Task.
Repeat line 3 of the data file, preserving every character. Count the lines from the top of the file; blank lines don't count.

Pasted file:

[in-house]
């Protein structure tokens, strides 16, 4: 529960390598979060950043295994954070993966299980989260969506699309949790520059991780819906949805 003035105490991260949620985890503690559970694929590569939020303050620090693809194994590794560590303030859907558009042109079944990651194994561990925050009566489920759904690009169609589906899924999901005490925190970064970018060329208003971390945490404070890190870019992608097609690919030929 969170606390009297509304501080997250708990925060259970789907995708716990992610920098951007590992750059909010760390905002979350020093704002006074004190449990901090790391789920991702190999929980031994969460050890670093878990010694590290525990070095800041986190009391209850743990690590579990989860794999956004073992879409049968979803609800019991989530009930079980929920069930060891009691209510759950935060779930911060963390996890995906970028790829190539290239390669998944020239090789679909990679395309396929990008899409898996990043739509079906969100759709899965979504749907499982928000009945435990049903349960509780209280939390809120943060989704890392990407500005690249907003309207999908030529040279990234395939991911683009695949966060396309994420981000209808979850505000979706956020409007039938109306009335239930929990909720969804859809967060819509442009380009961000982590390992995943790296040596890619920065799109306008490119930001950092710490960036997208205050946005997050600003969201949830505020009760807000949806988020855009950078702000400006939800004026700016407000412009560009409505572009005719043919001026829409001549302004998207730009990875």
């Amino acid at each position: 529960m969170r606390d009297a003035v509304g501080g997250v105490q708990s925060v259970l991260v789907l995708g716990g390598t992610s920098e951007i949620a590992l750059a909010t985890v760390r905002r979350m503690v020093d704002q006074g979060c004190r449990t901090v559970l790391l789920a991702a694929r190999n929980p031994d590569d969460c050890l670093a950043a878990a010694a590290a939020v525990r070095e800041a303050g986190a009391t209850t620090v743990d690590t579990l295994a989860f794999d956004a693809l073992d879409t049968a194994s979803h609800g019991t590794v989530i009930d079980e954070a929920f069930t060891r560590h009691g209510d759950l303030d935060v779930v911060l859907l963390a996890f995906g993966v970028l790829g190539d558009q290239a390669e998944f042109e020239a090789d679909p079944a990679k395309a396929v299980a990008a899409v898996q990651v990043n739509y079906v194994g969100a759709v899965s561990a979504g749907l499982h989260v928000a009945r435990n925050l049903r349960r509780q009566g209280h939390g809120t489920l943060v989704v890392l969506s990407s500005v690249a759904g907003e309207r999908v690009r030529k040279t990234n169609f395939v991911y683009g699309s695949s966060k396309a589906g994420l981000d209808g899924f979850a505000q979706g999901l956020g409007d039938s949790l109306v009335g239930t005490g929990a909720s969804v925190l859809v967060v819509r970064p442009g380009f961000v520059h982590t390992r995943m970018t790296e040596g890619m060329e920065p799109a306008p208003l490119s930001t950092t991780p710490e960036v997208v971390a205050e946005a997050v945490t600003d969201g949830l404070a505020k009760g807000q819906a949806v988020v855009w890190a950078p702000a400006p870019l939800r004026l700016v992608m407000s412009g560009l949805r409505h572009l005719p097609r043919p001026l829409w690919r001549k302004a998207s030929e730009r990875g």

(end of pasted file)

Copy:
């Amino acid at each position: 529960m969170r606390d009297a003035v509304g501080g997250v105490q708990s925060v259970l991260v789907l995708g716990g390598t992610s920098e951007i949620a590992l750059a909010t985890v760390r905002r979350m503690v020093d704002q006074g979060c004190r449990t901090v559970l790391l789920a991702a694929r190999n929980p031994d590569d969460c050890l670093a950043a878990a010694a590290a939020v525990r070095e800041a303050g986190a009391t209850t620090v743990d690590t579990l295994a989860f794999d956004a693809l073992d879409t049968a194994s979803h609800g019991t590794v989530i009930d079980e954070a929920f069930t060891r560590h009691g209510d759950l303030d935060v779930v911060l859907l963390a996890f995906g993966v970028l790829g190539d558009q290239a390669e998944f042109e020239a090789d679909p079944a990679k395309a396929v299980a990008a899409v898996q990651v990043n739509y079906v194994g969100a759709v899965s561990a979504g749907l499982h989260v928000a009945r435990n925050l049903r349960r509780q009566g209280h939390g809120t489920l943060v989704v890392l969506s990407s500005v690249a759904g907003e309207r999908v690009r030529k040279t990234n169609f395939v991911y683009g699309s695949s966060k396309a589906g994420l981000d209808g899924f979850a505000q979706g999901l956020g409007d039938s949790l109306v009335g239930t005490g929990a909720s969804v925190l859809v967060v819509r970064p442009g380009f961000v520059h982590t390992r995943m970018t790296e040596g890619m060329e920065p799109a306008p208003l490119s930001t950092t991780p710490e960036v997208v971390a205050e946005a997050v945490t600003d969201g949830l404070a505020k009760g807000q819906a949806v988020v855009w890190a950078p702000a400006p870019l939800r004026l700016v992608m407000s412009g560009l949805r409505h572009l005719p097609r043919p001026l829409w690919r001549k302004a998207s030929e730009r990875g």